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09 Mar 2020

Recent disruptions in global supply chain by COVID-19 近期由新冠肺炎引发的全球供应链中断


Jointly issued by Stephenson Harwood and Wang Jing & Co

Since the new coronavirus “COVID-19” first detected in Wuhan City, China in early December 2019, it has been found in more than 35 locations internationally. As of 3 March 2020, there were more than 90,000 confirmed cases globally, almost 80,000 of which are in China. On 30 January 2020, WHO declared the outbreak of COVID-19 a “public health emergency of international concern” (PHEIC). Recently, WHO escalated the risk assessment at global level to “Very High”, the same as in China.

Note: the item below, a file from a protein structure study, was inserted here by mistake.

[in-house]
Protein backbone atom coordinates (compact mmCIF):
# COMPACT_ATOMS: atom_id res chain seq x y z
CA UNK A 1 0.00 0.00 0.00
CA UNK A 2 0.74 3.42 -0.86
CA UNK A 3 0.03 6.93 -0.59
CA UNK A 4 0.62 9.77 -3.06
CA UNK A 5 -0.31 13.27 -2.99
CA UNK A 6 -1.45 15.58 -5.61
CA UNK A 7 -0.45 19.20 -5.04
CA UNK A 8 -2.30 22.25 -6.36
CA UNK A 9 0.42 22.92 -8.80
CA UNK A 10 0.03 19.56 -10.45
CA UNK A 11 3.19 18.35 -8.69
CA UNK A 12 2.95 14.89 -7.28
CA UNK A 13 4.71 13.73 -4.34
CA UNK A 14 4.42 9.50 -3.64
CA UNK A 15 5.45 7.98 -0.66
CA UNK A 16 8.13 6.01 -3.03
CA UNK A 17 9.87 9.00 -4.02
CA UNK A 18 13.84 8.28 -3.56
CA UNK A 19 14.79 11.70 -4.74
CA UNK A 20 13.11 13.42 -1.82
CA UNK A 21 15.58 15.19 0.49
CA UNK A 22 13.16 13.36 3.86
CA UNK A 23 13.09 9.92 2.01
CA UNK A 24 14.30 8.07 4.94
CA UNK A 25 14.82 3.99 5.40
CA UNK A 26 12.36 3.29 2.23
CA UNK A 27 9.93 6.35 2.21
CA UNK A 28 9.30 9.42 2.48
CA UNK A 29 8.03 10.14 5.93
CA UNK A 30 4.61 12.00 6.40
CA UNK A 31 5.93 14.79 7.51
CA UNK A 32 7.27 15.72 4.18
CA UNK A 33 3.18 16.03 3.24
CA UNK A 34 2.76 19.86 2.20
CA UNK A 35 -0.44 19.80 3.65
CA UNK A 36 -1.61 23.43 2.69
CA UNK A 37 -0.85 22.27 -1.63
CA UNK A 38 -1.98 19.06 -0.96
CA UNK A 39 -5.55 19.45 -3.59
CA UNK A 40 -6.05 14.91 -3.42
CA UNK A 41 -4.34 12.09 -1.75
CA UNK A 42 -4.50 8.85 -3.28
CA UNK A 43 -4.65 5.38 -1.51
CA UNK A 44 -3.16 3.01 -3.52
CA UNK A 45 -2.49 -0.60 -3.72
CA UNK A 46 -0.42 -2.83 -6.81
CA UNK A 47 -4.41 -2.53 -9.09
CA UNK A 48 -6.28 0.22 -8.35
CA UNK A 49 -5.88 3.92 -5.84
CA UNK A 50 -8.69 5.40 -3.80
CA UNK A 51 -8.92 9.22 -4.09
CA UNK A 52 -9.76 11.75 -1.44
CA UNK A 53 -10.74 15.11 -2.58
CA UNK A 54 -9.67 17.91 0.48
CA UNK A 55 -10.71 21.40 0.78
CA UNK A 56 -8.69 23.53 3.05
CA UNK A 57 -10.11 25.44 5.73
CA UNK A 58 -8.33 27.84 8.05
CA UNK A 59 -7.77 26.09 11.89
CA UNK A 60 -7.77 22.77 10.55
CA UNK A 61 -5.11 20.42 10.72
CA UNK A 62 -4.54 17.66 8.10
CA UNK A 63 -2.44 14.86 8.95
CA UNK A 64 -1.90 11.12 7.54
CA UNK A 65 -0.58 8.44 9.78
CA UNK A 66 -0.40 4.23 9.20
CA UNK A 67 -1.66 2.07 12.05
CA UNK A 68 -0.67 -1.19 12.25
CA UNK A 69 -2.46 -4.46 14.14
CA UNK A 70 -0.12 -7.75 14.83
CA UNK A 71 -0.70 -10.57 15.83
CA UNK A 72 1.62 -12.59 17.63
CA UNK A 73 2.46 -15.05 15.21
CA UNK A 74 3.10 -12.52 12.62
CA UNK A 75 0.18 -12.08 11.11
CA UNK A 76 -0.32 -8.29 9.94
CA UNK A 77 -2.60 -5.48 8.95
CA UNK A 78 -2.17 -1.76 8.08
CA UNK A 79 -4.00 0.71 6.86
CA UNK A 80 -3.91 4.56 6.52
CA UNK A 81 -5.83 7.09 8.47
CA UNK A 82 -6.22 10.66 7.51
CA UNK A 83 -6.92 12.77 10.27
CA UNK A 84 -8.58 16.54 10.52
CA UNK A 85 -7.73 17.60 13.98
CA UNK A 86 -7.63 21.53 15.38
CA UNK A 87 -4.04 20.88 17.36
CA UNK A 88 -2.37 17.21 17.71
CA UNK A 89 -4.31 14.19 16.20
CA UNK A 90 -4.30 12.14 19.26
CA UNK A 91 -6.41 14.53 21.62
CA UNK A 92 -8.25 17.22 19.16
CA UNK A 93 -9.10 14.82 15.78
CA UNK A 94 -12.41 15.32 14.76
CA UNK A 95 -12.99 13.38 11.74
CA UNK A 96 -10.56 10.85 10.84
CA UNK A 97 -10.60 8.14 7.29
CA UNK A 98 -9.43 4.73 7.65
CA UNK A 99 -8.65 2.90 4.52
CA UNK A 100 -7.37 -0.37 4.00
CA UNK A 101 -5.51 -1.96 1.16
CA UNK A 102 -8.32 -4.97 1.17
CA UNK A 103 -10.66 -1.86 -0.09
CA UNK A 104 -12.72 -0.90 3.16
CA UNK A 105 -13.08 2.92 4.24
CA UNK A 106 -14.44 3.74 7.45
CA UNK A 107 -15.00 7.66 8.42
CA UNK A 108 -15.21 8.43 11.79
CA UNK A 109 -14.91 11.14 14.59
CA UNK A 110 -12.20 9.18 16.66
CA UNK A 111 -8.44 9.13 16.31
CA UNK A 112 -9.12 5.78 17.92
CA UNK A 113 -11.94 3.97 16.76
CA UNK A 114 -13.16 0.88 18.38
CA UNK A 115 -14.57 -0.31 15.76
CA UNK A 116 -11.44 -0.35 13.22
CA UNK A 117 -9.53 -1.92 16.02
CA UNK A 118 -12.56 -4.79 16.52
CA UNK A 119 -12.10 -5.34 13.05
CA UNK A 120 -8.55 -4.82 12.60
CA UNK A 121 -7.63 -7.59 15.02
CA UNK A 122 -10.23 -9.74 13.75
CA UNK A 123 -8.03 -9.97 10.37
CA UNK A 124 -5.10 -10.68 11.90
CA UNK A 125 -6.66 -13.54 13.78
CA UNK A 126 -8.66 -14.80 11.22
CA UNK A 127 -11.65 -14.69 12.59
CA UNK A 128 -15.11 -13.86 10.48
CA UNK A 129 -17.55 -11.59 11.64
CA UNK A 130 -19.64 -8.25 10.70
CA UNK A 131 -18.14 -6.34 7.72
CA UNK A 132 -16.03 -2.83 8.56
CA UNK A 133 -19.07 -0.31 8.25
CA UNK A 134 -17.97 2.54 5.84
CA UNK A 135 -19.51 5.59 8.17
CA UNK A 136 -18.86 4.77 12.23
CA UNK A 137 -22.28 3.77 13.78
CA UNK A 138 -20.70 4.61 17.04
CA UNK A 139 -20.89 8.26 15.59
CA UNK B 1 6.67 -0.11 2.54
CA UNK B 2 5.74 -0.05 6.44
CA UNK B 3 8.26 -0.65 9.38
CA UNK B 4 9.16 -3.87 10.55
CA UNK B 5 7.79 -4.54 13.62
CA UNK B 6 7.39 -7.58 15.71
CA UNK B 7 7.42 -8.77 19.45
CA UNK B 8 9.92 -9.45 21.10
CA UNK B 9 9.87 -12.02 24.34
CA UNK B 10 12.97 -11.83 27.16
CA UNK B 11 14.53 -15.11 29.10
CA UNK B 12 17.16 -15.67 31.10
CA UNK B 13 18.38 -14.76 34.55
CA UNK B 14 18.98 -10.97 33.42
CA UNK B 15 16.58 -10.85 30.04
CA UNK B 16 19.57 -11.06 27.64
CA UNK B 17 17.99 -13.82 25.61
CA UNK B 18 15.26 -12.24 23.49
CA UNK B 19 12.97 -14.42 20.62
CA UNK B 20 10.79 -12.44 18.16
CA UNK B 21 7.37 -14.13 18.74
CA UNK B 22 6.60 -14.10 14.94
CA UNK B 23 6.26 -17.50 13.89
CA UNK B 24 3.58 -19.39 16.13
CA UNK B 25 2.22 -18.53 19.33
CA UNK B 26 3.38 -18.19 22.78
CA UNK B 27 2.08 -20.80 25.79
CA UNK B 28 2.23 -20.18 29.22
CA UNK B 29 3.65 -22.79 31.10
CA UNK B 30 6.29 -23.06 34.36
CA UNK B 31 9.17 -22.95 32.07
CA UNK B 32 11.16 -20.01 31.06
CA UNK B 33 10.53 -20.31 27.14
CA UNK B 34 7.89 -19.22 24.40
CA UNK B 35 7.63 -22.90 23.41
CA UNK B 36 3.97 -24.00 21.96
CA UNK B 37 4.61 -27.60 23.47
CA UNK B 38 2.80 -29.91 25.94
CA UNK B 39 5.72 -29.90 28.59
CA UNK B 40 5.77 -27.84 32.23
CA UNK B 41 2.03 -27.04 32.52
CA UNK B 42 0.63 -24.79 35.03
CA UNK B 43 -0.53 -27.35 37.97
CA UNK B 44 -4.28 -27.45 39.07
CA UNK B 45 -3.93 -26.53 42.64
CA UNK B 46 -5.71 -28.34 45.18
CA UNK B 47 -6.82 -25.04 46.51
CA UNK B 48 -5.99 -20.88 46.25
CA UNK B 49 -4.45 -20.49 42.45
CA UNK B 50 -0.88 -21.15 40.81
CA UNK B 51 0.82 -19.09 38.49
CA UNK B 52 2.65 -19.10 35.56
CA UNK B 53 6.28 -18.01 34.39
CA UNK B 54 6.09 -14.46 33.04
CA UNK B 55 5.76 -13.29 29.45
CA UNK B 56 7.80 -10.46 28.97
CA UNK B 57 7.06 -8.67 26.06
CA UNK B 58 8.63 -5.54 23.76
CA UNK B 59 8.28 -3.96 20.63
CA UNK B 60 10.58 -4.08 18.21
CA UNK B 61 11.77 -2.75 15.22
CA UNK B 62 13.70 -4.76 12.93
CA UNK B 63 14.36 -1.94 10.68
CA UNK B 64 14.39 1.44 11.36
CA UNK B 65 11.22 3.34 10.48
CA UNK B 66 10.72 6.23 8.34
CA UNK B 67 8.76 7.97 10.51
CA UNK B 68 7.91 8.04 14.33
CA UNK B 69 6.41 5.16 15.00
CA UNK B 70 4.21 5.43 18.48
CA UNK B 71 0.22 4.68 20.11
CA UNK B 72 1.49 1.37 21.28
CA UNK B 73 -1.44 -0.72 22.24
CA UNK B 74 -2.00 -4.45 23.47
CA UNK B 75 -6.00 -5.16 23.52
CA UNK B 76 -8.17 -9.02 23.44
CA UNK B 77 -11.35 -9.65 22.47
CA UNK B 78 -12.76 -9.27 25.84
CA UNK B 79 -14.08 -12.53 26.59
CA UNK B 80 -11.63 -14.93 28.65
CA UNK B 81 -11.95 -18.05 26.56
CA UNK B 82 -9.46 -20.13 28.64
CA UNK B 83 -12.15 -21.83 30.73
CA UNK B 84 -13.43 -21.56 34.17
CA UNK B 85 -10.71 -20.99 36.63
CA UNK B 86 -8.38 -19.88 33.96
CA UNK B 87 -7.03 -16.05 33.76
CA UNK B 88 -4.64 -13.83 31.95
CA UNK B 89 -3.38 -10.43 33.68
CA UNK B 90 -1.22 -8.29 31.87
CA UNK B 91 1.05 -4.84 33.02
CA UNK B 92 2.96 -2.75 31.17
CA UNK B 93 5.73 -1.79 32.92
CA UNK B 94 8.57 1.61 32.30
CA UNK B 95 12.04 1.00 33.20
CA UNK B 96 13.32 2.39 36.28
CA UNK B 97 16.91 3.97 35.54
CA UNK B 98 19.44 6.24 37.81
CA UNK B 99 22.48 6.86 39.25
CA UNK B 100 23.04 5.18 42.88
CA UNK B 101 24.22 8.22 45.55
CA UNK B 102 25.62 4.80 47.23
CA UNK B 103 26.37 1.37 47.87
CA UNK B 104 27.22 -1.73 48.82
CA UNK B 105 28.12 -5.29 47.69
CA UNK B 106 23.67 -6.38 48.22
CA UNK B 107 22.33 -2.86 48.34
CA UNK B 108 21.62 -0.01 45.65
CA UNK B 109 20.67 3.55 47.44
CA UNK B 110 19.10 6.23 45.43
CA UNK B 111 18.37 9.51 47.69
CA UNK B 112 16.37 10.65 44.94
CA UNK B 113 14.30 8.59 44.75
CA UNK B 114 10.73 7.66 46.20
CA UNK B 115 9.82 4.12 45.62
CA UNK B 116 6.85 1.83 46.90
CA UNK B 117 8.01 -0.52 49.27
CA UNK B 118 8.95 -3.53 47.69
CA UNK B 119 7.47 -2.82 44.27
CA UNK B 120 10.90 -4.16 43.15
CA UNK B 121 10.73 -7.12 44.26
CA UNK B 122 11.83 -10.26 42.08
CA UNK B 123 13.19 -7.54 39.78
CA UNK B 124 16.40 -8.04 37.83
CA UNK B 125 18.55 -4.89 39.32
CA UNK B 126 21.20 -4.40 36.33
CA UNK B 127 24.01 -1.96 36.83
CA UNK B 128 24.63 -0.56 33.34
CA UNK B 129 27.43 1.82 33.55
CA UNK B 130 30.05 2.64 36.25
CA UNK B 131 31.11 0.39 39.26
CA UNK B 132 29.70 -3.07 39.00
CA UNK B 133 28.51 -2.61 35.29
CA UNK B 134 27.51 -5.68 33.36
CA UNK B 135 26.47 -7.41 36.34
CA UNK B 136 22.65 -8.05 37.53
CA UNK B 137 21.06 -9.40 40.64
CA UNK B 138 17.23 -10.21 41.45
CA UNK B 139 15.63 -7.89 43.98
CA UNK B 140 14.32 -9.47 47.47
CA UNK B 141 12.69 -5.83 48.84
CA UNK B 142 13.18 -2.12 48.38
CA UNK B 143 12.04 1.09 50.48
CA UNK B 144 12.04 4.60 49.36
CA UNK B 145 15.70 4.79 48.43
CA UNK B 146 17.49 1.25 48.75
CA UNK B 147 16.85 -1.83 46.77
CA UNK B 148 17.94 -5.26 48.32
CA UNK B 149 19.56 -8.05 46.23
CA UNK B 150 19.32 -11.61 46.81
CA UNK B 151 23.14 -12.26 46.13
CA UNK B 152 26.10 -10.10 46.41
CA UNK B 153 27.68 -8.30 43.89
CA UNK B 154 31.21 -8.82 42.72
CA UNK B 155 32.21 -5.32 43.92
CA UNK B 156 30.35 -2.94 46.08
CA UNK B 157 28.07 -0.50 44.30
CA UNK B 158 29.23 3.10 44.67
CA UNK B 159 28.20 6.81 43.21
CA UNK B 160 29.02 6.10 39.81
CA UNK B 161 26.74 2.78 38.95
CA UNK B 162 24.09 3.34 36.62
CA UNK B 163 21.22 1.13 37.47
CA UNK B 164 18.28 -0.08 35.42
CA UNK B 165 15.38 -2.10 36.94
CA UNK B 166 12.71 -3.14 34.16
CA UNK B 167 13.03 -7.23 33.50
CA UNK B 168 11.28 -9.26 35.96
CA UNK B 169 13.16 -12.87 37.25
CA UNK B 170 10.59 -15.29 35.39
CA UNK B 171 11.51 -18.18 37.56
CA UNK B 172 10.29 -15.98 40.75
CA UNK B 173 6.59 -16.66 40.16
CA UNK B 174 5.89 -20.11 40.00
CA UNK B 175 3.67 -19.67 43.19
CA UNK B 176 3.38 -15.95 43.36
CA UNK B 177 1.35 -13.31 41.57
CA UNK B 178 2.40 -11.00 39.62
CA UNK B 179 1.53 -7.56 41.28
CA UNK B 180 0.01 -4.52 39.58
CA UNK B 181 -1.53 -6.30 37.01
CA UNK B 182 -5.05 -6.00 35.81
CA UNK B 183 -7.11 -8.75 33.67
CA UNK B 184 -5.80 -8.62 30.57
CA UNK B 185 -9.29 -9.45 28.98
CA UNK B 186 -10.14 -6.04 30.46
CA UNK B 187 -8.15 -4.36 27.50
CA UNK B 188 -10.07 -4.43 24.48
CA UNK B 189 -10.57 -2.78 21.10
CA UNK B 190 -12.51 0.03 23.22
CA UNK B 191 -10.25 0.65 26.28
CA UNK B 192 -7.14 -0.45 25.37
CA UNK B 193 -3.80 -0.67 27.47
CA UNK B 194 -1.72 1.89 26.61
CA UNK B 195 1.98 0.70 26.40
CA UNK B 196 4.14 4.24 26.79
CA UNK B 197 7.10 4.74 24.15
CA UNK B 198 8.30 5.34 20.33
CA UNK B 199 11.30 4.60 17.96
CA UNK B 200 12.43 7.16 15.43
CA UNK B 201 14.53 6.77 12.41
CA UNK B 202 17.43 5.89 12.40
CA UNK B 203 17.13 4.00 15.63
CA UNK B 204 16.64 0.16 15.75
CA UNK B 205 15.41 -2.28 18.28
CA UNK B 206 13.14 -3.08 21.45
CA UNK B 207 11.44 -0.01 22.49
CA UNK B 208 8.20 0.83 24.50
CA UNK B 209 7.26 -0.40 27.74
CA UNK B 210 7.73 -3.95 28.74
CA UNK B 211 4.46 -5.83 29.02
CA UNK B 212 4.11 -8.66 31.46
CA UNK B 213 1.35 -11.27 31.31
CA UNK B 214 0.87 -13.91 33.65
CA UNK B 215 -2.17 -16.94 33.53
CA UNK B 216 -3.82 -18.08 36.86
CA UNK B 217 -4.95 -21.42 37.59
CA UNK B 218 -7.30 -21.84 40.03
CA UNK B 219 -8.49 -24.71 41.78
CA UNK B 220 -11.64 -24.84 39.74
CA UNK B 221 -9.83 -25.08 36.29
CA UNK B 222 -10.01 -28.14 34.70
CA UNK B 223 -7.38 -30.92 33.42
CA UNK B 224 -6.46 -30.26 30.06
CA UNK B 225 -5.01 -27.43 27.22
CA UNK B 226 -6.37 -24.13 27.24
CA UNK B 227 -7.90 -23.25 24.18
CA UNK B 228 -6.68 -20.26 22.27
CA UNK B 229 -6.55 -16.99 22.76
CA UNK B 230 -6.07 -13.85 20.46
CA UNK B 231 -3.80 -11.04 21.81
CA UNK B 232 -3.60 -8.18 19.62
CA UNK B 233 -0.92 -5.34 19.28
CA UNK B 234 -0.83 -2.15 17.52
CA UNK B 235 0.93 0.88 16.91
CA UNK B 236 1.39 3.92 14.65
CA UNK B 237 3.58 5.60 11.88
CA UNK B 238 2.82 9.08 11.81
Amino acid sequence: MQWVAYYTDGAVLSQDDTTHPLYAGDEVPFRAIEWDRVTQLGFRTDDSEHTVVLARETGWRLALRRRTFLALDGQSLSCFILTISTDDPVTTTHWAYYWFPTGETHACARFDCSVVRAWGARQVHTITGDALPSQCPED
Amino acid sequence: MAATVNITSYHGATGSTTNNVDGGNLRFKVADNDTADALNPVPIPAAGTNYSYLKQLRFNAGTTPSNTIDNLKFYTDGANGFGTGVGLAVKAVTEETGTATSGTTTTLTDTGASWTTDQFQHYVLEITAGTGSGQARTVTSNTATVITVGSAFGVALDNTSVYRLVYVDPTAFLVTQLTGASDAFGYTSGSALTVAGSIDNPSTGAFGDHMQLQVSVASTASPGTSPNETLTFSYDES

As of 27 February 2020, to deal with COVID-19, 41 WHO member states have declared additional health measures.

In order to control the fast spread of the COVID-19, Chinese government swiftly locked down affected cities, extended the Chinese Lunar New Year Holiday and encouraged people to work from home. Large public events were cancelled or postponed, with all schools, offices, factories, shopping malls and restaurants closed. All cross-province bus routes were taken out of service; only limited segments of urban public transport systems remained operational. 

The production lines in China have virtually come to a standstill. This has a significant impact on the global supply chains.

In Hong Kong, the HKSAR Government has closed down most of its services and buildings. Most of the private sectors have followed the Government and encouraged their employees to work from home where possible. The disruption caused to Hong Kong business and supply chain management although beginning to stabilise, is similar to the disruption experienced in China.

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